By Dale Grdnic
Photo: David Hague – Inside Pittsburgh Sports
LATROBE, Pa. — Wideout Shaun McDonald was quick to correct, noting that he has dropped a pass during the first training camp week at Saint Vincent College, as two reporters believed it appeared that the veteran free agent caught everything thrown his way by the Pittsburgh Steelers’ quarterbacks.
While that might be hard for some to believe, it becomes an easy assessment after watching the fluid McDonald go through just one practice session. He’s not flashy, and at 5-foot-10 and 183 pounds (on a stool and soaking wet) McDonald compared to some younger Steelers’ wideout prospects.
But his routes are precise and his hands are sure. Was it mentioned that he never seems to drop a pass in his vicinity? And just for good measure, McDonald pulled in a spectacular one-handed grab Saturday afternoon.
“I’ve got one (drop), so far, in the camp,” McDonald said. “So, that’s all so far. (But) they come few, for me, so it’s not too often. And I think that’s what keeps me in this league. So, hopefully, I can keep doing it and keep playing. (But) I’m used to being one of the smallest guys on the field.
“So,I always get told that I’m too little to do anything. But it’s really my first camp where I’m competing for a spot. I usually come in knowing my role, but not this year. So, it’s a big difference. I always knew I was on the 53-(man roster), but that’s not the case here. I’m trying to compete to win a spot on the bus. So, I’m definitely looking forward to it the competition.”
And make no mistake, wide receiver might be the most competitive position during camp this year. With veteran Hines Ward and Super Bowl MVP Santonio Holmes the only sure bets, McDonald has a bevy of youngsters like Limas Sweed (6-4, 220), Martin Nance (6-4, 212), Mike Wallace (6-0, 199), Dallas Baker (6-3, 206) and Steve Black (6-3, 213) also competing for the final few spots.
“There’s only a few spots open on the roster, so when one guy makes a play the others try to one-up him,” McDonald said. “So, it’s tough, very competitive. We’ve got a lot of talent in here, a good group of receivers, and I think a lot of us could go to another team and probably make it there. So, somebody’s going to get left out at the end.”
The Steelers were a little bumped up and bruised through one training camp week, but not much the worse for wear.
Only interior offensive lineman Darnell Stapleton is out for an extended period after arthroscopic surgery on his right knee, but early odds are that he could return by the regular-season opener.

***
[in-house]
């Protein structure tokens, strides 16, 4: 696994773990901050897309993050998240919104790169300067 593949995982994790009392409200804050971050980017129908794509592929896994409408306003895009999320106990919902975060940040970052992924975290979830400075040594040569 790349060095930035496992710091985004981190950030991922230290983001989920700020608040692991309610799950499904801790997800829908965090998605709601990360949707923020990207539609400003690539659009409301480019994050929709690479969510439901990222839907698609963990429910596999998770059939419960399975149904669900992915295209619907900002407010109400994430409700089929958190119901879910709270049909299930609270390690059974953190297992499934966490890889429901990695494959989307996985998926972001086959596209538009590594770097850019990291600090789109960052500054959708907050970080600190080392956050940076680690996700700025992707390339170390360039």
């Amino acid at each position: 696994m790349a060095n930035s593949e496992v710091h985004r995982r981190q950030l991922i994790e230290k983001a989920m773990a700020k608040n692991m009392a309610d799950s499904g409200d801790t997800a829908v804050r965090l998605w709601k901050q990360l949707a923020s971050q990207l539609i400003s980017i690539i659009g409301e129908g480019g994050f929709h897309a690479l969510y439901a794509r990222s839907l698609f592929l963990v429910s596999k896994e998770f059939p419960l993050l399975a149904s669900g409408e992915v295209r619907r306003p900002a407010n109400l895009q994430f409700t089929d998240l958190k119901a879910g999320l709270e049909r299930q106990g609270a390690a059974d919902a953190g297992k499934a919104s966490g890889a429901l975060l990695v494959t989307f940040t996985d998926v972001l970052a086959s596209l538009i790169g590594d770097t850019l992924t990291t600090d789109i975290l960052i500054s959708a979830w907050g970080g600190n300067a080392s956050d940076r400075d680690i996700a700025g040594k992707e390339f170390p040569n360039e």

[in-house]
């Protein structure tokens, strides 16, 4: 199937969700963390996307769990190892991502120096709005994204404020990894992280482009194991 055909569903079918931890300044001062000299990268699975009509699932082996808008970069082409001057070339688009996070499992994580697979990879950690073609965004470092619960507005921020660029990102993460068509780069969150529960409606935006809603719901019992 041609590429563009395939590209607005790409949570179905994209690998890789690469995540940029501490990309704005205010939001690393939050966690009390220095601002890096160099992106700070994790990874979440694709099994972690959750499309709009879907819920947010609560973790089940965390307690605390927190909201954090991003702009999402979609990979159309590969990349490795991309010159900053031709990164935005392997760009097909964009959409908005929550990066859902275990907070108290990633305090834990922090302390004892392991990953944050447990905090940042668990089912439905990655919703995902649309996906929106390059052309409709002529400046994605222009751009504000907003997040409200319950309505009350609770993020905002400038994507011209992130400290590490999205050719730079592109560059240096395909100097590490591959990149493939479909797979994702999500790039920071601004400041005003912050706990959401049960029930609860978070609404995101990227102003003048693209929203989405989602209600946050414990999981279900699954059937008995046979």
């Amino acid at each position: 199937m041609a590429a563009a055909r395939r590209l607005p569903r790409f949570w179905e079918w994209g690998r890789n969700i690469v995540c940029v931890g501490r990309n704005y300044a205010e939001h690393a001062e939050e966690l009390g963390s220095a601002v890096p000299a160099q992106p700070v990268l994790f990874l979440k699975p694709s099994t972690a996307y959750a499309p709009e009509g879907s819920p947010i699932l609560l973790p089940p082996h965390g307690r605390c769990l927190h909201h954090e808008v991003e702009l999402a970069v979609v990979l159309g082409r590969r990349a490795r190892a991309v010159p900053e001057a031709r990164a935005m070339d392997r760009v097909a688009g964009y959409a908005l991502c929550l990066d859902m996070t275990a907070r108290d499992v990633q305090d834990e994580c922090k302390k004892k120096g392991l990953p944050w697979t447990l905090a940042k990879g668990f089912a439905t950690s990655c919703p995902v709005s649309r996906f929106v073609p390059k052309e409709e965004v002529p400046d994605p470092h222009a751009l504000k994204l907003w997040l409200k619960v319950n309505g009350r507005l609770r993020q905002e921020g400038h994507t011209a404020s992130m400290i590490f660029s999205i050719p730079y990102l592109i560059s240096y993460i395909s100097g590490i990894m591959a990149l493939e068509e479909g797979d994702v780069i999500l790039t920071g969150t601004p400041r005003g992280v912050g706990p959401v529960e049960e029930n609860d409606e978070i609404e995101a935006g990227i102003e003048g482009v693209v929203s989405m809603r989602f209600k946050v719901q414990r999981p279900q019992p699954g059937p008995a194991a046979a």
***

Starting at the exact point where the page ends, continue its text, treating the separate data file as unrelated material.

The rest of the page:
Many have gone through the first week unscathed, while others are bouncing back from early injuries.
“There are some new developments, in regard to some injuries,” Steelers coach Mike Tomlin said. “We held Willie Parker out today after he woke up this morning with some back spasms, but it shouldn’t be a big, major deal. … But it was great to get Sonny Harris back out there participating. Here’s a young guy, and it’s tough to get on a moving train.
“But he’s attempting to do that, and there’s no time like the present. So, it’s good to see him back out there working hard and improving his skill. A lot of the other injury situations are status quo with a lot of these guys having normal aches and pains. They come along with training camp, so we’ll get those guys back out there at the appropriate time.”
Tomlin also noted that DT Scott Paxson has a (right) calf strain. WR Brandon Williams has an abdominal strain, and in practice two players were shut down early.
Mike Wallace’s groin got a little tight on him, and Keenan Lewis’ back got a little tight on him, Tomlin added. But tight end Heath Miller is a full participant now, and center Justin Hartwig should return next week, possibly after the preseason opener Thursday night at Heinz Field.
Santonio Holmes had a morning off, but he returned for the afternoon session.
Morning Practice Redux
As we reported earlier, Tomlin had some choice words for the group about 30 minutes into the morning practice, and he explained what happened.
“The big thing is that coming off a night practice and with the young-guy emphasis, I didn’t want to waste the morning,” Tomlin said. “It was a great opportunity to address come reoccurring problems and lay them to bed again and hopefully find some new problems. So, I wanted to make sure everybody was on the same page with what we were trying to get done this morning.
“(So), one of the things that we wanted to get done this morning was focus our energy on young-guy development. With a shortened practice this morning, helmets only, we were trying to get rid of some reoccurring problems with our young players so we can move on to new problems with those guys.
“But I think that’s part of the maturation process not only of young players, but of a team at this time of the year,” Tomlin added. “So, we gave those guys some quality reps (in the morning) and came out in the afternoon and got everybody else back into it.”
Tomlin encouraged fans and media alike to attend Sunday afternoon’s only practice session, because “it’s family day and you have to make the guys do goal-line (drills) during family day.”
The annual event, the live goal-line drills and not family day, is a fan (and media) favorite because it’s live (hard hitting and everything) and extremely competitive between the offense and defense.